Arizona Hispanics’ buying power is expected to hit an all-time high at $57.3 billion by 2022. In the Phoenix region alone, about 310,000 Latinos plan to buy a vehicle over the next year. About 95,000 plan to purchase a home or condo.
These are just a few of the facts contained in the 2020 DATOS report, “The State of Arizona’s Hispanic Market,” which paints a telling portrait of Latinos’ growing economic power and influence in Arizona.
This is the 24th year the Arizona Hispanic Chamber of Commerce (AHCC) has released this comprehensive report that details statistics about economics, health, population, community safety, and other trends within the Hispanic population.
The 240-page DATOS report is packed with information about where Latinos shop, where they bank, how they spend their vacation time, which neighborhoods lack access to a healthy food supply, business ownership, and much more.
This year, about 1,360 viewed the virtual event. Gov. Doug Ducey spoke briefly to thank the chamber for its work in helping students and entrepreneurs.
“Earlier this month, it was my privilege to honor Hispanic Heritage Month and the countless ways Aironza is enriched by our Hispanic community from our culture to the arts to our history and more,” Ducey said. “Arizona values the contribution of the more than 2.2 million Hispanic people who call our state home.”
Each year, the chamber selects one issue to highlight. Education was chosen this year to shine a light on progress as well as challenges ahead.
Arizona’s future relies on Latino students’ success
Today, 46 percent of public K-12 school students in Arizona are Hispanic. They are outpacing White and Black students in attendance, Villalobos said.
“This is a key indicator of what our future workforce will be in the U.S. as well as our future consumers,” she said.
While high school graduation rates and school achievement are increasing in Arizona, Latino students still lag behind all other groups when it comes to completing a college degree, according to the DATOS report.
To address that, there needs to be a combined effort between educators, policymakers, the business community and citizens to create a brighter future for these children, Villalobos said. Teacher pay and per-pupil spending continue to be a concern.
“On average, Arizona’s F-rated schools have a student Latino population of 67 percent and they only make up 27 percent of A-rated schools,” she said.
Public policy matters
One likely reason for students struggling is Arizona’s former English-only law, Villalobos said. Arizona was the last state to ban the law, which caused large numbers of Hispanic children to be pulled out of core classes to attend English class daily, Villalobos said.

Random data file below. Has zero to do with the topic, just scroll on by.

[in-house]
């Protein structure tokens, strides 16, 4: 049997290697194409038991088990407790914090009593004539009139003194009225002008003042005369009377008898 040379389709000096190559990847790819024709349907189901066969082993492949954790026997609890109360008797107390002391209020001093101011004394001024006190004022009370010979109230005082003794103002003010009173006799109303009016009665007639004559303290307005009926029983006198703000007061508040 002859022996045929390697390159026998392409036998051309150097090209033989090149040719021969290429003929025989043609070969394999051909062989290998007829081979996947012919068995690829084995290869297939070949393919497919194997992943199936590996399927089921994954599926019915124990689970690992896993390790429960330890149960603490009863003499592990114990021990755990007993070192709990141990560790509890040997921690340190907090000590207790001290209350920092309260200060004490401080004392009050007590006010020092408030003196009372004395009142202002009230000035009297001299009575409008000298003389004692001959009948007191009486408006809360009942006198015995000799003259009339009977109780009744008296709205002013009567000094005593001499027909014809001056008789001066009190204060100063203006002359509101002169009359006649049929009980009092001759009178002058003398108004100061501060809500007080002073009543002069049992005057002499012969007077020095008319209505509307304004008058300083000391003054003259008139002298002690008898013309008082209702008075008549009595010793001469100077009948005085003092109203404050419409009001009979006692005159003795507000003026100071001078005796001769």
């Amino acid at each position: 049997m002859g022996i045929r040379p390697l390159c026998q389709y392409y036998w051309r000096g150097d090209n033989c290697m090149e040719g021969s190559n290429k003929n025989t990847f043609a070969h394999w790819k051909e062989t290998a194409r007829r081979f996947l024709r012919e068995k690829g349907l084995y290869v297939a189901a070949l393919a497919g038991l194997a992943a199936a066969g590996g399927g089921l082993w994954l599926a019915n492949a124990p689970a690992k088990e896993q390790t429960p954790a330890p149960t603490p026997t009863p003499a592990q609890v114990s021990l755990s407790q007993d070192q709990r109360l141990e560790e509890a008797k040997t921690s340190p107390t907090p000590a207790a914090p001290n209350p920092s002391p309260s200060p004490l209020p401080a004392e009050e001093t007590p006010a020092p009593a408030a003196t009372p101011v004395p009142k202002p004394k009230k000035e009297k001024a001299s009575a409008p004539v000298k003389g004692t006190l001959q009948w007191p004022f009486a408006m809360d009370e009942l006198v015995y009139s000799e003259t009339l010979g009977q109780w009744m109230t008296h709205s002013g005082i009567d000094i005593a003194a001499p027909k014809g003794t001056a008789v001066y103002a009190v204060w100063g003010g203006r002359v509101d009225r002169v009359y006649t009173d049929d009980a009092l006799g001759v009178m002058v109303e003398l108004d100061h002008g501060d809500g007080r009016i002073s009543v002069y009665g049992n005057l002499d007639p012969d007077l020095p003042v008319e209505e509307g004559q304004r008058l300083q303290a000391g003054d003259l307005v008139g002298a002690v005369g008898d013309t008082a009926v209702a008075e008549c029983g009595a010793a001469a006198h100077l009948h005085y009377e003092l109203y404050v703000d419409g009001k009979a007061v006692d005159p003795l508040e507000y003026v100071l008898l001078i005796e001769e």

Teaching students in their own languages improves test scores, she said. Today’s businesses want employees who can speak more than one language.
“It is an advantage for students that need to be celebrated and not repressed,” Villalobos said. “The data bears this out.”
Latino business growth explosion
Latino business ownership in the U.S. and Arizona is soaring. Between 2009 and 2019 in the U.S., Hispanic-owned businesses grew by 34 percent while U.S. business ownership overall only grew 1 percent.
In Arizona, the numbers are even more stark. Between 2007 to 2012, Hispanic-owned businesses grew by 70 percent while business growth overall was only 2 percent.
Topping that are Latinas. This year’s report reveals important facts like Hispanic women-owned firms in Arizona grew 116 percent between 2007 and 2012.
While Latinos are seeing economic and educational gains, they continue to lag behind in areas such as quality health care, transportation, jobs, and business profits, the report found.
Among the other findings:
• U.S. Latino buying power could reach $1.9 trillion by 2023
• Hispanics now account for 30.9 percent of Arizona’s population
• Phoenix is ranked the sixth largest major city for Hispanic population with 643,000 residents
• The Hispanic U.S. high school graduation rate moved from 57 percent in 2000 to to 71.8 percent in 2019
• In Arizona, the Hispanic high school dropout rate decreased to 4.64 percent in 2019 but is still about twice that of White students
Community collaboration makes DATOS possible
Salt River Project was the main sponsor of this year’s 2020 DATOS report. More than 45 companies and organizations contributed and supported its completion including the Arizona Democratic Party, Arizona Federal Credit Union, Arizona State University, Arizona Town Hall, Chicanos Por La Causa, Expect More Arizona, Fuerza Local, Greater Phoenix Economic Council, the city of Phoenix, Rounds Consulting, the University of Phoenix, Univision, U.S. Senator Martha McSally’s office, and Telemundo.
To read the full report, go to: DATOS 2020
About the AHCC
Founded in 1948, the Arizona Hispanic Chamber of Commerce is the advocate for the state’s 125,00 Hispanic-owned businesses and more than 2 million Hispanic consumers. The non-profit organization provides products, programs and services related to market intelligence, capacity building, advocacy and education to benefit its members, corporate partners, and the wider Hispanic and minority communities.A virtual panel that will delve deeper into the results of this year’s report will be Thursday, Oct. 22, from 10 a.m. to 11 a.m. To register for the free event, go to: 2020 DATOS Panel.
This story was originally published at Chamber Business News.